Hello kind krafters!
Hope you are all enjoying the summer and making time for rest, relaxation, and fun! This past long weekend I headed off to Cape Breton Highlands National Park for a three-day camping trip. One big thing on my bucket list is to visit every Canadian National Park by the time I turn 30. At 21, I still have many to go, but Cape Breton was certainly one of my favorites so far.
The trip almost never happened, primarily because with no friends or family able or interested in going, I was faced with the option of go alone or not at all. The idea of camping alone was a little daunting, for myself and my concerned family. But, I didn’t want the fear of being alone to stop me from doing something exciting. So, I spent a few days planning and prepping, making sure I had everything I would need to be well fed, warm, and safe. And you know what? It was an awesome trip! Being alone meant I could do what I wanted when I wanted, which lead to a lot of early morning back to back hikes, and late afternoon reading breaks. I was prepared with pocket knifes for protection, and opted out of hikes through coyote territory where I felt unsafe all by myself. I even brought my little dog Molly along with me as a companion. All in all the trip was enjoyable and eye opening as to what I am capable of and reality that saying no to an opportunity because no one else will go or do it with you, doesn’t have to be the only option. Below are 15 things I learned camping alone in the highlands, with a few tips I’d like to pass along to all of you kind krafters!
Lookoff views from along the Cabot Trail. For more photos check out my Instagram!
15 Things I Learned Camping Alone in the Highlands
1. You can start a fire, it might be slow and you’ll might use a lot of matches, but yes you can do it. Kindly neighbours with lighter fluid are also helpful.
2. Most of your portable chargers will probably die before you actually need them to sustain your google maps guided homeward drive. Remember your car charger.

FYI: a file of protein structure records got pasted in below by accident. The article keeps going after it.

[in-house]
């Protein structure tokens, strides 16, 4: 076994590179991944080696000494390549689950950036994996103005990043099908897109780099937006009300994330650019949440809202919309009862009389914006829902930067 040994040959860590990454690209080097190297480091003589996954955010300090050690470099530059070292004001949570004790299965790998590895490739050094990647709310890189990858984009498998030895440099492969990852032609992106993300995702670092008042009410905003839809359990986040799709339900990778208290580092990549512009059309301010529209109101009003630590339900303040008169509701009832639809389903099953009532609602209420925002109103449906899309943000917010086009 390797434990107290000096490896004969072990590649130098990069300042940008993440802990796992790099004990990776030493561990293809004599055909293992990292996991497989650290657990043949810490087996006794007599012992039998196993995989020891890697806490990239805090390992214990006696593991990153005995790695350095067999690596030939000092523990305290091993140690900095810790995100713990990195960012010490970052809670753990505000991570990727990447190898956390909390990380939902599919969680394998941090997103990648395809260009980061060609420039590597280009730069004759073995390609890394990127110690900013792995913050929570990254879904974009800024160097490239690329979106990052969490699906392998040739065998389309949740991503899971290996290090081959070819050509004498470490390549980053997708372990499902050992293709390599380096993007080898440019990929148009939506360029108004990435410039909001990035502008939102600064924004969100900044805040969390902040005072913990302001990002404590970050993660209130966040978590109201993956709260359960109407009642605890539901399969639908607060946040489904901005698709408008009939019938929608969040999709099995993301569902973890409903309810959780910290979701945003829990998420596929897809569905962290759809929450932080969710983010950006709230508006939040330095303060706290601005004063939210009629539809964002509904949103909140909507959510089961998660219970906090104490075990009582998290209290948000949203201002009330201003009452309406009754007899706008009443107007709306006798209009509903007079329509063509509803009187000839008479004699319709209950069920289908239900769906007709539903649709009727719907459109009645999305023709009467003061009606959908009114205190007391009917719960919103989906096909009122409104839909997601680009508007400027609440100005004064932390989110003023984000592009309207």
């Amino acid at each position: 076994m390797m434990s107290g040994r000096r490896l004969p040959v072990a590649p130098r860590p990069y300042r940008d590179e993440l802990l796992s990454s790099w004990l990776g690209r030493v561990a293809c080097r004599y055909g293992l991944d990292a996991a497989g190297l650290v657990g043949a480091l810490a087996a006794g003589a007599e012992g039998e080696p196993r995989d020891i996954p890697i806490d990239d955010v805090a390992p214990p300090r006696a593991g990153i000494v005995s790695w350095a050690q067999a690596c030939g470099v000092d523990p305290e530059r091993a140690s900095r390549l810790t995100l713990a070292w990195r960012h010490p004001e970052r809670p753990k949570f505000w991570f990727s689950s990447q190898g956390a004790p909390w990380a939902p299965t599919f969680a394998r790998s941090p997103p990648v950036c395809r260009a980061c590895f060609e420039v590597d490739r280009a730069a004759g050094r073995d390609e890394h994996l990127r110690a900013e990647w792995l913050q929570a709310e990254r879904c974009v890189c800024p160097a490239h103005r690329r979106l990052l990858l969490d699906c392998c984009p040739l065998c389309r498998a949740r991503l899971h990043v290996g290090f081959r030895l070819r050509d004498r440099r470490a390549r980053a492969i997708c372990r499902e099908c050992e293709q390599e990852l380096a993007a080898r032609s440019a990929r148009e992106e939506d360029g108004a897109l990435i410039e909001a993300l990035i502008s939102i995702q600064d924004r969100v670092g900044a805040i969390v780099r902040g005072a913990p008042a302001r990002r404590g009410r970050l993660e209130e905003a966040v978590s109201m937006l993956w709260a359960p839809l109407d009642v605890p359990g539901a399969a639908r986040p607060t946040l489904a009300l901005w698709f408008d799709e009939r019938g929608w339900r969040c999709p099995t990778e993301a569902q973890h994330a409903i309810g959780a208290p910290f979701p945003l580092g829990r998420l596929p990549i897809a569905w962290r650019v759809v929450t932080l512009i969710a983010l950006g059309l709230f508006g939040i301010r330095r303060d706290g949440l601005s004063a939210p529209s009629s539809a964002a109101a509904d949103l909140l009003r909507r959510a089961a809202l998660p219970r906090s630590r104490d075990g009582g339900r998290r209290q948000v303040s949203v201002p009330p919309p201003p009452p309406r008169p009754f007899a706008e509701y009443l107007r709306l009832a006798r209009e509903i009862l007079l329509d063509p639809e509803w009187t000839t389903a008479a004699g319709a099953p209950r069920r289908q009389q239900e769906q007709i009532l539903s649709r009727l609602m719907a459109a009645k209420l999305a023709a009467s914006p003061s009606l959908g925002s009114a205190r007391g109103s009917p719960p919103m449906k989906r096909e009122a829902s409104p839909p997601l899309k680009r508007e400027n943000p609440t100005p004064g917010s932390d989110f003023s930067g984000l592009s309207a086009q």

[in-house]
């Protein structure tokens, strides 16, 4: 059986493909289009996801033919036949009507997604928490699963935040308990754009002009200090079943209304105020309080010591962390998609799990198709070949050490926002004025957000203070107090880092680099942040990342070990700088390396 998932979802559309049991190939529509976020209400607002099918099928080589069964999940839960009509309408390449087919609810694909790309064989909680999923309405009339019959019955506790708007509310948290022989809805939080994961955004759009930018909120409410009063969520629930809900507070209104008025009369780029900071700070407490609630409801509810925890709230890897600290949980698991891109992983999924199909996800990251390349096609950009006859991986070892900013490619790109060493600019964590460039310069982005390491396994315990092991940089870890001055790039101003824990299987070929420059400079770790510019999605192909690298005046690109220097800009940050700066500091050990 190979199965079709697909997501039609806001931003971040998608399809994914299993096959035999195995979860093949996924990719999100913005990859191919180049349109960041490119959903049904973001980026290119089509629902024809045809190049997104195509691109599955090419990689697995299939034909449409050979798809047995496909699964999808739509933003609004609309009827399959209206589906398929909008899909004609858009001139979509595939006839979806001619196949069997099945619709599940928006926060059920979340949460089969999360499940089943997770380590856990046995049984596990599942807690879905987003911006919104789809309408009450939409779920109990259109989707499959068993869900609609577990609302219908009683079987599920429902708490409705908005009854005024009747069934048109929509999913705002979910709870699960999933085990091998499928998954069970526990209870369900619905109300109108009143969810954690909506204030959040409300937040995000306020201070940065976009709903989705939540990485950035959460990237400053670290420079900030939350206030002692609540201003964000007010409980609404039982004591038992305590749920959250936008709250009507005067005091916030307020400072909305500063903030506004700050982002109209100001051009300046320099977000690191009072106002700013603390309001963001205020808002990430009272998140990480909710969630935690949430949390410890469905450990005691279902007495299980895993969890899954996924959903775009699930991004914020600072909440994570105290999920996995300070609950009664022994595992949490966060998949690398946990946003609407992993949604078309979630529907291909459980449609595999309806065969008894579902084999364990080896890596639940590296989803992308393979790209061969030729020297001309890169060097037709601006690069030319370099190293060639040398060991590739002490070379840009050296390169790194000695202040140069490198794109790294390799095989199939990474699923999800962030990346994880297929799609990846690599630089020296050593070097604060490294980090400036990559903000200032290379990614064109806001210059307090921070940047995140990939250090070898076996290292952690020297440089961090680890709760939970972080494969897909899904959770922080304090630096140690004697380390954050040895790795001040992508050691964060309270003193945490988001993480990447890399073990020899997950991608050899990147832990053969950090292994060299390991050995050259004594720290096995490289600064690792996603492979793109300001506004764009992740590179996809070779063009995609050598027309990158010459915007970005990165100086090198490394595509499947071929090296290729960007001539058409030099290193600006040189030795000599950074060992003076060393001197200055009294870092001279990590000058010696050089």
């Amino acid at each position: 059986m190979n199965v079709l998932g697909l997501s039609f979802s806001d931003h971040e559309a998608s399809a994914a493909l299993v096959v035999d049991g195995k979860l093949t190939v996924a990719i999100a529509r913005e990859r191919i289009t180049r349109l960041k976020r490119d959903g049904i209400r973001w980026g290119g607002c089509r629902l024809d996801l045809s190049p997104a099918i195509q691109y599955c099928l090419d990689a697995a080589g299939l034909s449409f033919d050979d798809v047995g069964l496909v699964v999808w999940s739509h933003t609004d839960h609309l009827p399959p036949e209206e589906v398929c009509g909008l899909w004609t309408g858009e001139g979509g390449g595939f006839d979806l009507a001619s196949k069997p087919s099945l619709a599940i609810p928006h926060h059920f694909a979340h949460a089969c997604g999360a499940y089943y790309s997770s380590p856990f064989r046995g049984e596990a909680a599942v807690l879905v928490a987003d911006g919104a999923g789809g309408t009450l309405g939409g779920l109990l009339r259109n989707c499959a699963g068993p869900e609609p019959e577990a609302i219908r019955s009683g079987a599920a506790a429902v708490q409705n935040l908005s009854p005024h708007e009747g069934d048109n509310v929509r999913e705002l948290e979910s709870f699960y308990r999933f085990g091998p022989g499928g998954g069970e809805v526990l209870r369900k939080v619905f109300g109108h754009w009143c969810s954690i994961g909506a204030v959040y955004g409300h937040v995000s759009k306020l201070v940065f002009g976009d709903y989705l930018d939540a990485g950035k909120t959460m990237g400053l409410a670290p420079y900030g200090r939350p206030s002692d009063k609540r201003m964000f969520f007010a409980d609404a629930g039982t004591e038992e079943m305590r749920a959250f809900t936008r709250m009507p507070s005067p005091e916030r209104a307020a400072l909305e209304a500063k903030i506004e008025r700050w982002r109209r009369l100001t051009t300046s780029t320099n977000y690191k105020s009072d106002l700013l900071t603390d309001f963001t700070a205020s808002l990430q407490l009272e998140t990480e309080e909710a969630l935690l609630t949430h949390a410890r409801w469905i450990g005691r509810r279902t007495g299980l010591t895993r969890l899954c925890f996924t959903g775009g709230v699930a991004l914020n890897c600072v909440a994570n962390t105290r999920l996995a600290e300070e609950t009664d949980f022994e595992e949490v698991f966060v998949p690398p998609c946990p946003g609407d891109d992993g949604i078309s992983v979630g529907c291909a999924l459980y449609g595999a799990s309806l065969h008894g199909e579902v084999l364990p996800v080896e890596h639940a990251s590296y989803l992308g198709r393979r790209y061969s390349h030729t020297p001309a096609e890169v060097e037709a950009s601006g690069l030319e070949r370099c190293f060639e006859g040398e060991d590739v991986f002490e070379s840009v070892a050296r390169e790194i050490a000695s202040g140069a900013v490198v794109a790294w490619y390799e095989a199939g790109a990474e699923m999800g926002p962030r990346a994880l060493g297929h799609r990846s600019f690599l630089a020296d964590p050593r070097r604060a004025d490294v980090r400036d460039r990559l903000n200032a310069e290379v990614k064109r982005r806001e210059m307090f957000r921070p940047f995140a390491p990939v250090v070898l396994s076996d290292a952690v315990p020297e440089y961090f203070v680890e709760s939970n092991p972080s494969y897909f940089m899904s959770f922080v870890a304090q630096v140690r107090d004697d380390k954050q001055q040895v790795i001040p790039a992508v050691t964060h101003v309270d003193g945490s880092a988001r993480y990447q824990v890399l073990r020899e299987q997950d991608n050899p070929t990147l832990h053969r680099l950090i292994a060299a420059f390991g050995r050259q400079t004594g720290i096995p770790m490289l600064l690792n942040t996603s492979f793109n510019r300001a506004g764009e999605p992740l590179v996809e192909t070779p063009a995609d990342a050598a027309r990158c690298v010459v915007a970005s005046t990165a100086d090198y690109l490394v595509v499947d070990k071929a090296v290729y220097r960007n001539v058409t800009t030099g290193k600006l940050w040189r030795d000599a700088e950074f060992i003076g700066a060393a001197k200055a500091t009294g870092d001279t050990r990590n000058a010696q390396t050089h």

3. Dogs make good companions, but will demand to sample all of your human foods.
4. You will likely never regret bringing a toque and baselayers, you might even wear them to bed under piles of fleece, your mummy sleeping bag, and two blankets.
Puppy cuddles to keep warm at 5:45am, and the wake up views from my tent.
5. Don't forget dish soap. You can probably forget a bathing suit and shorts.
6. Dogs make good heat packs at 5am in the morning.
7. Audiobooks make great driving companions, but make sure your chargers work.
8. Always have a knife in your pocket. Your Mom will be thankful. Mini machete sized saw optional.
9. Packable coffee French press thermos. I think this one speaks for itself.
10. It’s not weird to camp alone, don’t let anyone tell you that.
My camp site, and my furry companion.
11. Eggs scrambled in butter on top of biscuits is the best camp breakfast.
12. Always bring a tarp, some rope, and lots of bungee cords. They’ll keep you and your tent dry.
13. Collect your kindling, twigs, firewood, and rocks to keep your tent corners weighted down when it’s still light out.
14. Always pack a headlamp, they’re helpful in most situations.
15. You are always much more capable and much stronger than you think. Don’t sell yourself short, trust in your abilities and preparation.
Saying goodbye to the Highlands from Cape Rouge; sunburnt with messy camp hair, but happy.
Seriously, kind krafters, you can do anything you set your mind to, and being alone doesn’t have to stop you. I challenge you all to trust more in yourselves, in your strengths and abilities. Find something you’ve always wanted to do, but haven’t. Prepare, research, plan appropriately and do it! I believe in you all, and hope you’ll share some of your fearless experiences with me!
Hello kind krafters!
Are you making time for your free time?!
Working full time is definitely keeping me busy, so much so that I try to pack my evenings full of new adventures and activities to ensure I am still getting my daily dose of leisure! I am not sure if you folks are feeling the same way, but sometimes it feels like there is not enough hours in the day! Although it can be challenging at times, it is so important to make time for yourself! There are so many health benefits that come from taking the time to do what you like and like what you do! I try to schedule at least 1hr of “me time” into each day to do an activity that brings me joy. I encourage you to try it- I found it made such a great difference in my day.
My free time is working towards my future professional tool kit!
Since studying therapeutic recreation, I realized how important it is to be well practiced in a number of different leisure activities. By expanding the number of activities I am knowledgeable in, I will one day be able to deliver treatment that is meaningful and tailored to a client’s leisure preference, no matter what that may be.